GOMEZ ZAVAGLIA Andrea
Stabilization of polymer lipid complexes prepared with lipids of lactic acid bacteria upon preservation and internalization into eukaryotic cells
P. ALVES, A.A. HUGO, F. SZYMANOWSKI, E.E. TYMCZYSZYN, P.F. PEREZ, J.F. COELHO, P.N. SIMÕES, A. GÓMEZ ZAVAGLIA
COLLOIDS AND SURFACES B-BIOINTERFACES
ELSEVIER SCIENCE BV
Lugar: Amsterdam; Año: 2014 vol. 123 p. 446 - 451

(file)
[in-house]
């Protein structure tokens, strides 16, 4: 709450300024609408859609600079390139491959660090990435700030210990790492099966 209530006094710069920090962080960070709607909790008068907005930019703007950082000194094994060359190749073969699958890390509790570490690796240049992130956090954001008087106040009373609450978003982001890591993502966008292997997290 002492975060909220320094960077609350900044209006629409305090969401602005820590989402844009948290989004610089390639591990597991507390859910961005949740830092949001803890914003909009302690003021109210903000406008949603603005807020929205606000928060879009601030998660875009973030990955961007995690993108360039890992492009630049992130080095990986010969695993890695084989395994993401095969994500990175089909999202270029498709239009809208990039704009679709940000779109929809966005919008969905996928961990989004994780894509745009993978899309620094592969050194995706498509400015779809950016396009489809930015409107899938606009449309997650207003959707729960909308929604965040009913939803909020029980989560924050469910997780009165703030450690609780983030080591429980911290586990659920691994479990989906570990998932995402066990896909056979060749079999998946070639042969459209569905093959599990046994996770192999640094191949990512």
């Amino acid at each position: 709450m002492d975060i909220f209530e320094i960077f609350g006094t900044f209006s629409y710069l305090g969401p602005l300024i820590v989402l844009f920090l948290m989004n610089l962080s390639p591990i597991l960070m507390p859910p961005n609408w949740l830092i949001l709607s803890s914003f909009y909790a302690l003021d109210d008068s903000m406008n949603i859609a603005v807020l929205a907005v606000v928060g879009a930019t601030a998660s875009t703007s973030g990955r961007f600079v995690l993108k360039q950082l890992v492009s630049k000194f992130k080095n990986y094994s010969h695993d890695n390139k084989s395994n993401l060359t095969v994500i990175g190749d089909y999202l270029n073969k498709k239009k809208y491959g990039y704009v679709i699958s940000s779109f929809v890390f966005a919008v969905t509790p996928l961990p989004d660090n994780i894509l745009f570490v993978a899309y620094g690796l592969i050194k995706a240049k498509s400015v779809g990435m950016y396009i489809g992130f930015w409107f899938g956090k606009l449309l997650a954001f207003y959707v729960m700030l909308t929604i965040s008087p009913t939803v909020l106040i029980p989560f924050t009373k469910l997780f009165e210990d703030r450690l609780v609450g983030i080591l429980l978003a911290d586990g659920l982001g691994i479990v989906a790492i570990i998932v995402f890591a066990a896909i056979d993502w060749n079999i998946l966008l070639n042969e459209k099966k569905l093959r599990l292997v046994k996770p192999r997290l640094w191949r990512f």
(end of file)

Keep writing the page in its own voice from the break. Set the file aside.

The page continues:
The physicochemical characterization of polymer liposome complexes (PLCs) prepared with lipids of lactic acid bacteria and poly(N,N-dimethylaminoethyl methacrylate) covalently bound to cholesterol (CHO-PDMAEMA) was carried out in an integrated approach, including their stability upon preservation and incorporation into eukaryotic cells. PLCs were prepared with different polymer:lipid molar ratios (0, 0.05 and 0.10). Zeta potential, particle size distribution and polydispersity index were determined. The optimal polymer:lipid ratio and the stability of both bare liposomes and PLCs were evaluated at 37°C and at different pHs, as well as after storage at 4°C, ?80°C and freeze-drying in the presence or absence of trehalose 250 mM. Internalization of PLCs by eukaryotic cells was assessed to give a complete picture of the system. Incorporation of CHO-PDMAEMA onto bacterial lipids (ratio 0.05 and 0.10) led to stabilization at 37°C and pH 7. A slight decrease of pH led to their strong destabilization. Bacteria PLCs showed to be more stable than lecithin (LEC) PLCs (used for comparison) upon preservation at 4 and ?80°C. The harmful nature of the preservation processes led to a strong decrease in the stability of PLCs, bacterial formulations being more stable than LEC PLCs. The addition of trehalose to the suspension of liposomes stabilized LEC PLC and did not have effect on bacterial PLCs. In vitro studies on Raw 264.7 and Caco-2/TC7 cells demonstrated an efficient incorporation of PLCs into the cells. Preparations with higher stability were the ones that showed a better cell-uptake. The nature of the lipid composition is determinant for the stability of PLCs. Lipids from lactic acid bacteria are composed of glycolipids and phospholipids like cardiolipin and phosphatidylglycerol. The presence of negatively charged lipids strongly improves the interaction with the positively charged CHO-PDMAEMA, thus stabilizing liposomes. In addition, glycolipids and phosphatidylglycerol act as intrinsic protectants of PLCs upon preservation. This particular lipid composition of lactic acid bacteria makes them natural formulations potentially useful as drug delivery systems.